Historically, mutual funds in India constitute a very small percentage of average household savings. But in the last 5 years or so, the popularity of mutual funds among retail investors in India has increased substantially. While mutual funds are still a relatively small percentage of household savings in our country compared to the developed economies, it is encouraging to see mutual fund industry assets under management (AUM) growing almost three times (as per AMFI data) in the last 5 years. One particular mutual fund category that has seen phenomenal growth in the last 5 years is Balanced Funds; balanced funds AUM (as per AMFI) has grown more than 8.5 times in the last 5 years.
The spectacular growth in Balanced Mutual Funds AUM is understandable. More and more new investors across India, especially from smaller cities and towns, want to invest in mutual funds now. Balanced Funds are thought to be ideal investment options for new investors, because new investors are likely to have lower risk appetites and the risk profile of Balanced Funds is less aggressive than Equity Funds. Many Asset Management Companies (AMCs) are also aggressively pushing Balanced Funds as the stock market continues to make new highs and there are concerns about valuations. It is therefore, natural that balanced funds are the most favored investment recommendations of mutual fund distributors or financial advisors for new investors and investors with lower risk appetites.
While Balanced Mutual Funds are excellent investment choices for asset allocation and risk limitation, I have observed that there are several misconceptions regarding Balanced Mutual Funds among investors. These misconceptions are primarily a result of how Balanced Mutual Funds are being sold by financial advisors. Financial advisors try to simplify investments for retail investors because most investors do not have sufficient knowledge of markets and investments. But the zeal for simplification often leads to over-simplification which can be counter productive to the investor’s interests. In this 2 part blog post, we will try to explain what Balanced Mutual Funds are, how they work and clarify some common misconceptions about Balanced Mutual Funds.
Balanced Mutual Funds are hybrid funds which invest in both equity and debt assets. Balanced Funds can be either equity oriented or debt oriented, depending on the asset allocations. The asset allocation of a particular Balanced Mutual Fund is not fixed. It can vary within a certain range specified in the scheme information document of the fund. Balanced Mutual Funds can be taxed either as an equity fund or a debt fund. Let us now clarify some common misconceptions regarding Balanced Mutual Funds.
Balanced Funds are not Balanced
By balanced we usually mean equal weights on either side. In the context of investments, investors may think Balanced Funds have similar allocations to debt and equity. In reality Balanced Funds are heavily weighted towards equity or debt, depending on the type of the fund.
For example, Equity Oriented Balanced Funds have at least 65% exposure to equity and a maximum 35% allocation to debt. Equity exposure of Equity Oriented Balanced Funds can be as high as 75%; as per November 2017 factsheets of a number of popular Balanced Funds, the equity allocation is now in the range of 72 to 75%. Surely, this asset allocation cannot be called balanced. Investors should clearly understand the asset allocation and risk profile of Balanced Funds, and not simply go by the scheme name or what their financial advisor may have to say about the fund. In Advisorkhoj, we always encourage investors to educate themselves and do their own homework before investing.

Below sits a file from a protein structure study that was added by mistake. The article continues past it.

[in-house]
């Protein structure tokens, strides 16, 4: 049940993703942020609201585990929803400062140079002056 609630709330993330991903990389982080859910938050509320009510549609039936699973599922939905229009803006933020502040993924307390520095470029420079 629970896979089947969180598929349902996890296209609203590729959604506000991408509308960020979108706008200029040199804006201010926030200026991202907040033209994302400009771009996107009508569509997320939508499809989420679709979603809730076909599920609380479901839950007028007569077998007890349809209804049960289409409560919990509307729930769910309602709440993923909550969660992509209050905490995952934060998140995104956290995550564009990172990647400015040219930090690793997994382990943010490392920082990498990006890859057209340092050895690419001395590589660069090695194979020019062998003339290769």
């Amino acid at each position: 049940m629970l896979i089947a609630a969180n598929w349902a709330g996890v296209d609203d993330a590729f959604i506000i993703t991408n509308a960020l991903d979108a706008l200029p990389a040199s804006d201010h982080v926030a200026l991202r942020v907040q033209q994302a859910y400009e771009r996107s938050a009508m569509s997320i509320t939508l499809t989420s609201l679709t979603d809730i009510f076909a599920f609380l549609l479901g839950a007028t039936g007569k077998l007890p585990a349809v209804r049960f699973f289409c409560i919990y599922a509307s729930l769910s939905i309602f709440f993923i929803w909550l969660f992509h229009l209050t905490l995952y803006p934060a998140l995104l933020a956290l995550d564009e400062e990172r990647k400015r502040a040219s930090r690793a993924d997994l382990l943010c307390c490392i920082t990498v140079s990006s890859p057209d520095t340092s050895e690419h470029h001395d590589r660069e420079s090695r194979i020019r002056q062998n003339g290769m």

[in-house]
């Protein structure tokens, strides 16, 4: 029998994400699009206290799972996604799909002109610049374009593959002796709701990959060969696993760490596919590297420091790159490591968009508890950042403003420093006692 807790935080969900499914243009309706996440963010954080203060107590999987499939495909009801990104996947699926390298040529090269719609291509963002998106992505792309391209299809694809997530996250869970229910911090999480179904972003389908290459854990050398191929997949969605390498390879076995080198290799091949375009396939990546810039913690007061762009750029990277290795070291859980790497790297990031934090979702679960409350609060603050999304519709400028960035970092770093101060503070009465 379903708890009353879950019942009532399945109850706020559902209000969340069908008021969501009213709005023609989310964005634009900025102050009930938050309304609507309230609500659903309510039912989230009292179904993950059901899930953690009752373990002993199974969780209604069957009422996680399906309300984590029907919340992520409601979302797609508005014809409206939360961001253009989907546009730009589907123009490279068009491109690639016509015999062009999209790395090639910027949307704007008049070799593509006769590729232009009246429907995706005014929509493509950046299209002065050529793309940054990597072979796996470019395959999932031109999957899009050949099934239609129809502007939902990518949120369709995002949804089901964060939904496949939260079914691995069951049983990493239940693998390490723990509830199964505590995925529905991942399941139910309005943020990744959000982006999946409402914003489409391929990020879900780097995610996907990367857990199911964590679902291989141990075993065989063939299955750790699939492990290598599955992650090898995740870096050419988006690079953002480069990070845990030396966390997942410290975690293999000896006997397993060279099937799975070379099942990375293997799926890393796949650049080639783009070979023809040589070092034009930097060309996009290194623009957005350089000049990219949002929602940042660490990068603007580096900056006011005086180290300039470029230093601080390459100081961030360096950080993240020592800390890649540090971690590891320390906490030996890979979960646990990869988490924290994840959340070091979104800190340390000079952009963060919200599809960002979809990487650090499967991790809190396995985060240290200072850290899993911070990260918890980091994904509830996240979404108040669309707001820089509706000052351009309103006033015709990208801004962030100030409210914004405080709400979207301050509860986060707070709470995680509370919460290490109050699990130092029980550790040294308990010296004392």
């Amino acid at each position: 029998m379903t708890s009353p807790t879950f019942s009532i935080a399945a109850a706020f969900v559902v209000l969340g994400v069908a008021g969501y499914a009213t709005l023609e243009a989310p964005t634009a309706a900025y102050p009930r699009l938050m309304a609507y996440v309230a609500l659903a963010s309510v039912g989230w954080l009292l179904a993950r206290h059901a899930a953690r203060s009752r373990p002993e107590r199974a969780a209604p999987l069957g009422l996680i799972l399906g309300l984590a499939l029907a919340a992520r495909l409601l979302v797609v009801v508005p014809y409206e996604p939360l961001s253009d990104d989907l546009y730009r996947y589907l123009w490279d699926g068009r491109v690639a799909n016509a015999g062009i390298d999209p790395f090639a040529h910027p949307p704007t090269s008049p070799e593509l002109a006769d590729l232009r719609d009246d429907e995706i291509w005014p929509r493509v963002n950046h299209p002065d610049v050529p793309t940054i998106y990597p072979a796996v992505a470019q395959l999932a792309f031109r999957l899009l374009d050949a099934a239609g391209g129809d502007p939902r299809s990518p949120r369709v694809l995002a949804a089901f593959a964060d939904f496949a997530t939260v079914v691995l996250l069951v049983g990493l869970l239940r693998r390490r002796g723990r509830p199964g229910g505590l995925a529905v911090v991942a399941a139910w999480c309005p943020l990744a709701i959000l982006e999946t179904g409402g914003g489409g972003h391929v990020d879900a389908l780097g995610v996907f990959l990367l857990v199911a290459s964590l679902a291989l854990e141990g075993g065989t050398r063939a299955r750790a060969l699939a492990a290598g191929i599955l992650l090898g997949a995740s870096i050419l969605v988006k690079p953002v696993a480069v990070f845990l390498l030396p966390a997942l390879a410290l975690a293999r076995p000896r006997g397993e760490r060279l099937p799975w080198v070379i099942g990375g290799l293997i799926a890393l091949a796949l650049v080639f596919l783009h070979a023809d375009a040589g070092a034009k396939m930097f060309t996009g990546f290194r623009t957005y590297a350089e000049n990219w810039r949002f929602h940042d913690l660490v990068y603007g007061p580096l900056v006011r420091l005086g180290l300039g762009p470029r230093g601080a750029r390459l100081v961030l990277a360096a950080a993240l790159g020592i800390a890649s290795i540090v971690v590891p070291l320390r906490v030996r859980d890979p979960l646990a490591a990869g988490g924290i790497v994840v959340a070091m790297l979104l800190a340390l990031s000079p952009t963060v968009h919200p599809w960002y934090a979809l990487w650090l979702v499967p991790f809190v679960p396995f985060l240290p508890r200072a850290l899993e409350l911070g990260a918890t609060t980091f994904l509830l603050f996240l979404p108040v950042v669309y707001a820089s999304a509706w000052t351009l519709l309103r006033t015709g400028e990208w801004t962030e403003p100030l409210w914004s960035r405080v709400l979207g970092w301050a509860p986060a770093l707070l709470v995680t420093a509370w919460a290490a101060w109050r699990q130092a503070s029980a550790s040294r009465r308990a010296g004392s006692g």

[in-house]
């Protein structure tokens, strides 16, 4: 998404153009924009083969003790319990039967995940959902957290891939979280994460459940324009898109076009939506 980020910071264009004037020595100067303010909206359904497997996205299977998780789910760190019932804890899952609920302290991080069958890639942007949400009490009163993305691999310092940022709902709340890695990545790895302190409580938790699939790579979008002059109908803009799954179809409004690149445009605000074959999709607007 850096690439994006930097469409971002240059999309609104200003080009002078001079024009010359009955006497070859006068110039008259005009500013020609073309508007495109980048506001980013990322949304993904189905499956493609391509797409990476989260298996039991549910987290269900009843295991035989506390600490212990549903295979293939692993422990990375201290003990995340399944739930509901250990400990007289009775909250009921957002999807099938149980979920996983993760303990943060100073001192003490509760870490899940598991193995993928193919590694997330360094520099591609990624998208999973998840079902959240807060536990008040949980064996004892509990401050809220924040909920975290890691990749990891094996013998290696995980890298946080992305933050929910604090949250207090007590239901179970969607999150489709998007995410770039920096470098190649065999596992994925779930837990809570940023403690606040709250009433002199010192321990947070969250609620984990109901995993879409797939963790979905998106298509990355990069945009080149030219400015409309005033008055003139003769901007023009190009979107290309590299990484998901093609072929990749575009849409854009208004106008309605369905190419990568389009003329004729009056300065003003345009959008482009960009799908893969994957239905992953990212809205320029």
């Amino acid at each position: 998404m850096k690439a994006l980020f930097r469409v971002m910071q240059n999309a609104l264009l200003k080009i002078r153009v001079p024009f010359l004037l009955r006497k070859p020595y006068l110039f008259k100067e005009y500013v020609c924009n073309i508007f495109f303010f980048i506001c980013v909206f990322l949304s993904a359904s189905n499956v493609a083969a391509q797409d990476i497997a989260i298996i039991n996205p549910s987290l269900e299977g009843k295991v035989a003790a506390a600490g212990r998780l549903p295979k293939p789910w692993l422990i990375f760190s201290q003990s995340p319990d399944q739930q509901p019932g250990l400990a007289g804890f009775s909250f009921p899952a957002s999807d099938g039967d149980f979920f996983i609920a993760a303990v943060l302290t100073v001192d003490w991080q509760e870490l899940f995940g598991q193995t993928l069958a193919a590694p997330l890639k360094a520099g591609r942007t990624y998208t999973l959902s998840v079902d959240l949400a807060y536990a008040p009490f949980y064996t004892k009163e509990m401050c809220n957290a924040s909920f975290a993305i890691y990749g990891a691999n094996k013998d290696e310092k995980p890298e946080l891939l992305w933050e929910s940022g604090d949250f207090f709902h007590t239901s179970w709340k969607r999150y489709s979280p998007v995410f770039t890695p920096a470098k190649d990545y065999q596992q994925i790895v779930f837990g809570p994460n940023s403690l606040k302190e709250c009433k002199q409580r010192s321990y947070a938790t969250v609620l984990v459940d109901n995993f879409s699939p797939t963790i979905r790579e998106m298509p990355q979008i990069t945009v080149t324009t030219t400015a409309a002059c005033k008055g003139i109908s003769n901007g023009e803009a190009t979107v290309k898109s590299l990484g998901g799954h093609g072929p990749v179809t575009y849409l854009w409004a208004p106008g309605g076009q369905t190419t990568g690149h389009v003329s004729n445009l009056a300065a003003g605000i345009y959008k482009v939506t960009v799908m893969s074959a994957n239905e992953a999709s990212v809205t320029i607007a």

Risk of different Balanced Funds can vary widely
In my opinion, one of the biggest issues in the mutual fund industry in India is the lack of standardization in product nomenclatures and descriptions. For example, an AMC can call a mutual fund scheme, which invests only in midcap or small cap stocks, a diversified equity fund. Sometimes a mutual fund scheme which invests in a particular theme can also be called a diversified equity funds. There is also no standardization of product categories across different research websites – each website has its own scheme categorization terminology and methodology. This can be very confusing for average retail investors.
The term Balanced Fund is often applied to different types of products with different asset allocation profiles. The most common usage of Balanced Mutual Fund as a product category refers to Equity Oriented Balanced Funds. These funds have at least 65% asset allocation to equity and remaining allocation to debt. However, the term Balanced Fund can also be used for products with different asset allocation. For example, a Debt Oriented Balanced Fund can have 5% to 25% allocation to equity and 75% to 95% to debt. Naturally, the risk characteristics of such funds are very different from Equity Oriented Balanced Funds.
In Advisorkhoj.com research, we prefer to use the term Hybrid Fund instead of Balanced Fund. We think Hybrid Fund is a more suitable name because it simply suggests that the fund has hybrid asset allocation and there are no implicit suggestions about risk characteristics (as discussed earlier Balanced Funds are not really Balanced Fund). There are broadly different types of Hybrid Funds:-